Of course, I have had people base their approach to compatibility metadata on the assumption that the group policies have the highest precedence, which is often because they have done some experimentation and believe that to be the case. When that happens, it’s good to figure out why.
If setting up X-UA-Compatible isn’t working, it’s helpful to figure out why, because having the browser behave in line with the precedence order I just defined is really important for establishing a good baseline policy.
There are two scenarios where I have seen this metadata be ignored, and it’s helpful to be aware of both:
Syntax Errors: There have been some samples published, which then get contributed to the world of search engine cut and paste, which had syntax errors.
<!-- This is a syntax error –-> <meta http-equiv="X-UA-Compatible" content="IE=IE8" >
<!-- This is the correct syntax –-> <meta http-equiv="X-UA-Compatible" content="IE=8" >
Placing the Meta Tag Too Late: If the meta tag appears after we have had to determine the rendering engine, then you are too late. You have to include that metadata before running scripts or rendering HTML. The mode can be switched only before you’ve done any work which uses a rendering and scripting engine, otherwise we decide based on the header or the group policy.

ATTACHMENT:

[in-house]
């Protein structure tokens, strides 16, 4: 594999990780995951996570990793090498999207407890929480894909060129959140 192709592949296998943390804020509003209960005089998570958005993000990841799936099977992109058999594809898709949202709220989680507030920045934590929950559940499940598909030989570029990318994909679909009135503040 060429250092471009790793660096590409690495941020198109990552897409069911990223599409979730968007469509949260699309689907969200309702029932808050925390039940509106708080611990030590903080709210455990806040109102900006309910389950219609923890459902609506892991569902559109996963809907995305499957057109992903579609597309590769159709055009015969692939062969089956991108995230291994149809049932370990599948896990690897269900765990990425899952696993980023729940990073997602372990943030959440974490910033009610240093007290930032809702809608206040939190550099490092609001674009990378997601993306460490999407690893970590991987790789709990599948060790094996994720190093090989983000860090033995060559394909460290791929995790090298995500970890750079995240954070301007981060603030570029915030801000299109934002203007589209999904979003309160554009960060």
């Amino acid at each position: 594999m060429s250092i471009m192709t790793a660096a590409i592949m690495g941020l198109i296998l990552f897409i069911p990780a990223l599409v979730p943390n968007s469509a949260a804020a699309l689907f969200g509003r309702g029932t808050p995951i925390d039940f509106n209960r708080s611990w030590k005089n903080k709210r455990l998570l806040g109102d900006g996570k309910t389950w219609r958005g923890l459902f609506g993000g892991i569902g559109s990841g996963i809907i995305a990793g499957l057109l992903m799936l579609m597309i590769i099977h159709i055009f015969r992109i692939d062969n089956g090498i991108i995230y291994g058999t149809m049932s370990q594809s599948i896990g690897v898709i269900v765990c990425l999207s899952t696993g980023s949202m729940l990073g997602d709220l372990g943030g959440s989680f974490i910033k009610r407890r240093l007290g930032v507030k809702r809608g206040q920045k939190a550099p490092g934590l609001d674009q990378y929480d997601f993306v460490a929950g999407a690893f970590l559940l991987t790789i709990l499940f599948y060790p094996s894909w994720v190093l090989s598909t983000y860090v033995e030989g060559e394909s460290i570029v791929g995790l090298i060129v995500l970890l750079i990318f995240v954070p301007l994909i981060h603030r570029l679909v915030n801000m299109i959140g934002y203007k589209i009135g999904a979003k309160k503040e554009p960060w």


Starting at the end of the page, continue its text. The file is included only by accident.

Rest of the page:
So, if you think that this metadata doesn’t work, or doesn’t work in the order of precedence defined above, then I would have a look and see if either of these problems might be distorting your opinion. When I work with customers who believe otherwise, I normally find this as the cause, and once identified we can carry on to build a more sensible strategy around helping make enterprise web applications more durable leveraging metadata and the compatibility infrastructure of Internet Explorer.